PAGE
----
This year I was asked to photograph the Symphony Rocks @ Bluestem Center for the Arts. My first time seeing a symphony play live as well as seeing Post Traumatic Funk Syndrome. Bluestem Amphitheater is always a good place to take photos. I am lucky enough to get to go wherever I want so I climbed the ladder and got up high for this panoramic.
At this concert I got to meet the Director of the Fargo-Moorhead Symphony, Linda Boyd. It ended up with me being asked to photograph the FM Symphony promotional material for this upcoming season! Like I had said Symphony Rocks was my first symphony I had seen live so it was exciting to see them up close.
Photographing the actual concerts can be somewhat distracting so it was decided I would photograph what was needed at the dress rehearsal. I wanted to see how these musicians acted before sitting down to play these masterpieces that only some of the best can play to that caliber. I could tell they knew the task at hand but I could also tell that they knew what they were doing. They were talking and laughing with each other and a few minutes before hand they would open their cases and take out their instruments. It was so cool to see the NDSU Festival Hall decorated with all of these cases.
What is even more amazing is that these instruments have stories of their own. Some are years and years old. Some of the insurance on these instruments is so expensive that it requires the owner to have their instrument on their body at ALL times.
I want to share some of the photos I took during dress rehearsal. Its rare to get to walk around while these talented musicians are performing. I tried to be quiet like a ninja but I am sure they were wondering what is this guy doing… at least grab an instrument or something. I went to the back and stood on the back row near the french horns. I did not want to be in anyone’s way of course and then I heard the french horn player say.. “grab a music stand and sit down, sorry just a little back row humor.” As a photographer in situations where we have to be silent and not seen its nice to have that humorous ice breaker.
So here are some more photos from the dress rehearsal.
This was one of the biggest parts I wanted to see… the conductor, the leader, the Music Director, Maestro. I wanted to see really what his job was up there. I’ll explain this in my wrap up in a bit on what I saw during this experience.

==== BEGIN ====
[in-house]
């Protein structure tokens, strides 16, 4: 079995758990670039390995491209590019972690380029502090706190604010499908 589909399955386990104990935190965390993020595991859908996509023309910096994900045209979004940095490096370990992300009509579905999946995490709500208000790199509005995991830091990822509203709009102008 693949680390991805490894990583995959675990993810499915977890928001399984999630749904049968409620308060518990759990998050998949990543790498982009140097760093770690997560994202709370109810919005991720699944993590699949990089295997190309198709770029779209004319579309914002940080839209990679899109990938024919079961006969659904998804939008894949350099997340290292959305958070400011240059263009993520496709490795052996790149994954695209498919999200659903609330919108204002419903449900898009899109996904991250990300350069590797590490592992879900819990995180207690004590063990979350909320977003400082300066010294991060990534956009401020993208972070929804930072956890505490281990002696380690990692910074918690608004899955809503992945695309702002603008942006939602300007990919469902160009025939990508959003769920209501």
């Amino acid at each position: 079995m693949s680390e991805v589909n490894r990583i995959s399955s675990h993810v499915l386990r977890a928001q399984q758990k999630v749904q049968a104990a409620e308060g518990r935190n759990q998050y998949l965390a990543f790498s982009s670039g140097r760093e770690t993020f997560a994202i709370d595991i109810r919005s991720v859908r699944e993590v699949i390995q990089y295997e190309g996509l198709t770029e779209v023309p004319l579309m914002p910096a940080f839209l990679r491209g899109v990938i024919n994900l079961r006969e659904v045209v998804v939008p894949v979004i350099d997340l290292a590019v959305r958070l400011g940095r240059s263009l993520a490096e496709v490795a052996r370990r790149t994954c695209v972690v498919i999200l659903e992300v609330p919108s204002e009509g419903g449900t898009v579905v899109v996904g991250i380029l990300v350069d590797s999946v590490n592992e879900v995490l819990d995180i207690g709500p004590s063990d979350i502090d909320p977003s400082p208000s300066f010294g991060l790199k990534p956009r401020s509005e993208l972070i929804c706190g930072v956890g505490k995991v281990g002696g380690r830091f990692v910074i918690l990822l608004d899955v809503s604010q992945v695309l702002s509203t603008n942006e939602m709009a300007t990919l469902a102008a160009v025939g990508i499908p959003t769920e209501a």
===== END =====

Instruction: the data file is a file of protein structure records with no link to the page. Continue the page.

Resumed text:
So I will wrap things up by describing my experience when I finally went and watched the Masterworks I show on Sunday. They have shows Saturday night and then Sunday afternoon (link below for future shows).
I will try to make this short but wow… I was blown away by this concert. Music is a huge part of my life, I have written about how it determines my editing style but my main “go-to” music is of the classical genre.
It starts out like you see on the movies… the symphony sits on stage and everyone is playing different things to warm up. Its almost chaos to be honest. Trills and crescendos and quarter notes and bears oh my… Then all of a sudden you hear a lone note that is played and immediately they all start tuning to that note and it all becomes one. One amazing Orchestra. Then the side doors open and he walks to his spot. The spot where he will lead this group of talented musicians through these works of musical art. Before they play. Zimmerman has a mic and explains what the upcoming pieces portray and what the audience may experience. He put the mic down and stepped onto his stage on the stage which is just a platform to raise him up so they can see him. He owned that platform, throughout the piece I watched him move all over that thing and wondered if he would fall off since he was so lost in the music but I noticed that his heels never got more than a half inch off the platform. He knew exactly where he was at all times and knew what he was doing. In control of everything. Now I knew what his role was in this whole thing… He was there to take all of these amazing and talented musicians who like in the beginning play amazingly on their own and to control everything on that stage and corral this talent and piece them together to make them One. Every single pair of eyes watches every movement he does on that stage. Its amazing to watch. I am a detail person by default and there are so many details to a symphony concert! I was overloaded that is for sure.
Hey look everyone… I am getting wordy again.
Russell Peterson wrote a piece welcoming the new Maestro to the FM Symphony. Let me say it was AMAZING. Goosebump moments all over in that piece. You know those moments where music just takes your body to a whole new level and you get goosebumps all over. I am glad to have been there to witness this piece be played. Another great moment was the violin soloist Morganne McIntyre. Her solo was amazing to watch and hear. To see someone stand in front of all of her peers and that audience and play a violin was jaw dropping for me. I loved the fact that it was so quiet in there and all you could hear were the notes she played but if you listened you could hear the bow being pulled or pushed across the strings. It was perfect.
It was perfect! That is how I could explain my experience. I loved it and I can not wait to see the next concert!
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